Patient related outcome measurements (PROMs) include assessing the patient’s subjective improvement in daytime sleepiness and function using the ESS (Epworth Sleepiness Score 0-24), and is therefore an effective indicator of the efficacy of therapy.
To measure our effectiveness, a study looking at 100 randomly selected, demographically representative patients using CPAP equipment was undertaken. Our results are impressive, with patients generally seeing nearly a 60% reduction in daytime sleepiness, and amongst those patients who have a higher than 10 Sleepiness Score (Epworth Scale), their ESS has fallen by 10.3.
This is the first time this audit has been completed in this way at the QVH, and the department is continuing to invest in regularly measuring the ESS to ensure that patients continue to benefit from the treatment provided.
In February 2018, the sleep disorder centre expanded its Sussex outpatient clinic, moving to The Arundel Surgery in Arundel. This weekly clinic enabled patients in the coastal part of West Sussex to be seen by our specialists closer to home. Find out more about the clinic.
Talk to your GP about NHS treatment
To get referred with a sleep problem on the NHS, you should initially consult your GP who will advise you further. Your GP may suggest a referral to a specialist first (often in ENT surgery for snoring), or may suggest a referral straight to QVH. Where your problem is one of difficulty sleeping, sleep walking or sleep talking, odd behaviour or movements whilst asleep, your GP may write to QVH for an expert opinion first and we will contact you to make an outpatient appointment to assess your problem and give advice. The NHS does not undertake treatment for complaints of snoring unless this is associated with disorder of breathing in sleep.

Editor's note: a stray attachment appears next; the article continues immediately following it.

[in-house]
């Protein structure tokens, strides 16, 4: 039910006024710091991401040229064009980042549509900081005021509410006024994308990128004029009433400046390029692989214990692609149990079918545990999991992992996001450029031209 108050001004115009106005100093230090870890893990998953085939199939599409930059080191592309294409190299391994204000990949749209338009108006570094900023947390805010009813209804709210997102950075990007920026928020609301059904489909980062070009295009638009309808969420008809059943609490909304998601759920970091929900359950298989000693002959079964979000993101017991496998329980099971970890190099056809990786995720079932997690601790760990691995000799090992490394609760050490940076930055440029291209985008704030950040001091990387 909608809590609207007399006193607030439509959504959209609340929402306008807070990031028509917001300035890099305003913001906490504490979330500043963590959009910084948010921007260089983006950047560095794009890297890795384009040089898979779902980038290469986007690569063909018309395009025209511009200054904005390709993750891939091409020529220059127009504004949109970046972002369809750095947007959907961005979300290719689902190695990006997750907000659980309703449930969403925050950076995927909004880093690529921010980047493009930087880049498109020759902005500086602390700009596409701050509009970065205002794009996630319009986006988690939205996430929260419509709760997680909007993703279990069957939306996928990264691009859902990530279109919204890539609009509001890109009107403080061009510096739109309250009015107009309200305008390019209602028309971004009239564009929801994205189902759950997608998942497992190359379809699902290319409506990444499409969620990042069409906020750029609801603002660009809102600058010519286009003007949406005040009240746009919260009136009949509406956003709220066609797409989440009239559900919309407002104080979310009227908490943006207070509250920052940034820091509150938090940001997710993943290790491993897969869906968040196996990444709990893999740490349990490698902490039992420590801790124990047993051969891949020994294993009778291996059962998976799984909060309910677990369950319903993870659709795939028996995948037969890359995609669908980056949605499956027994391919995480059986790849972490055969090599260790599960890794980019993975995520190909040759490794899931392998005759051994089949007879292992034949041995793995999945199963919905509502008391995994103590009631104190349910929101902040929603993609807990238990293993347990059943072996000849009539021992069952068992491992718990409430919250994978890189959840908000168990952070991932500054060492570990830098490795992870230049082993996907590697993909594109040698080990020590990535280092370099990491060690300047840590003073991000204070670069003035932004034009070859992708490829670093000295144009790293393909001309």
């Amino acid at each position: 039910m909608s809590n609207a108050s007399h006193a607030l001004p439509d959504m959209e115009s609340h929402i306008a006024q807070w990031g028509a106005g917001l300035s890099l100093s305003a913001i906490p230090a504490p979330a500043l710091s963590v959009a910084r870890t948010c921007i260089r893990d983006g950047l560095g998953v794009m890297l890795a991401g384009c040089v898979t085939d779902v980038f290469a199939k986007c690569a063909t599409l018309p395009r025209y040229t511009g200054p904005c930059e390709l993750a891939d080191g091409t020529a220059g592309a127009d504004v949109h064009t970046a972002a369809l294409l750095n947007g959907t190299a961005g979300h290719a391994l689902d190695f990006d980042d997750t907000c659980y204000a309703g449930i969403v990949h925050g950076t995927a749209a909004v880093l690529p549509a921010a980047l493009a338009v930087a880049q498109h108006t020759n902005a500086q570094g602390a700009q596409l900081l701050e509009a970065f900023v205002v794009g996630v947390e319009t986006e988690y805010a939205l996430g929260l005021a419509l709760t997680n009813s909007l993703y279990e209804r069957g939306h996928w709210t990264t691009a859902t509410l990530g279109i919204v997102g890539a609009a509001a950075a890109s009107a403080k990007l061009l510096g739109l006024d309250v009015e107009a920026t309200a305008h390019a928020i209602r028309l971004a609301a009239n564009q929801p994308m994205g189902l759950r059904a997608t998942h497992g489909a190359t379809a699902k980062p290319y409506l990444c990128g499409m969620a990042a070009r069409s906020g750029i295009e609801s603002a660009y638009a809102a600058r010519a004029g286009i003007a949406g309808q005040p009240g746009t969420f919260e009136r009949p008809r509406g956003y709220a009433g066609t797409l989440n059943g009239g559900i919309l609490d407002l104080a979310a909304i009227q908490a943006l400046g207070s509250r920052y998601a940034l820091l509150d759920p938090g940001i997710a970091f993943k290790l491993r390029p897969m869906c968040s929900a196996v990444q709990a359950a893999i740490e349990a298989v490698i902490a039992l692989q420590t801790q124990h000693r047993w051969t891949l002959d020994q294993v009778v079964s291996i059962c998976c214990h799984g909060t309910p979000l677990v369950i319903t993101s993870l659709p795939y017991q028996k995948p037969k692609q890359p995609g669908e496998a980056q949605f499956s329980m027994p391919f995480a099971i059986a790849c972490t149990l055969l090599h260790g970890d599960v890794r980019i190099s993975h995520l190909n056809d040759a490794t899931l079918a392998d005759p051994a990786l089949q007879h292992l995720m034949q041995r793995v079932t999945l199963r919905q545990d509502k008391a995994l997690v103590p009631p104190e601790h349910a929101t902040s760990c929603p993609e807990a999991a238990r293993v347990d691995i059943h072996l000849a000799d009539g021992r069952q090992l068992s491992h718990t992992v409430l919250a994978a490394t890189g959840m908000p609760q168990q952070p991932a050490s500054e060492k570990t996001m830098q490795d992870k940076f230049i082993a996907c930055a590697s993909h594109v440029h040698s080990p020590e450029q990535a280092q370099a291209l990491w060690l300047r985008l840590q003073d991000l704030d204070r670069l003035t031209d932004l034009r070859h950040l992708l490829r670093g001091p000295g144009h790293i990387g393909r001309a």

How to make a sleep centre referral – information for health professionals.
Dr Jonathan Ratoff
Consultant Respiratory Physician
Specialist interests: Obstructive sleep apnoea; non-invasive ventilation; interstitial lung disease; bronchoscopy; respiratory critical care
Dr Jonathan Ratoff qualified from King’s College Hospital Medical School, London in 1994. His early training led to membership of the Royal College of Physicians and then specialist training in Respiratory and General Medicine, in the South Thames region. During this period he completed clinical research towards his PhD thesis entitled: Airway T-cell Pathology in Smoking, Severe Asthma and COPD. Sub-specialty training posts were held at St. George’s and Royal Brompton Hospitals, London.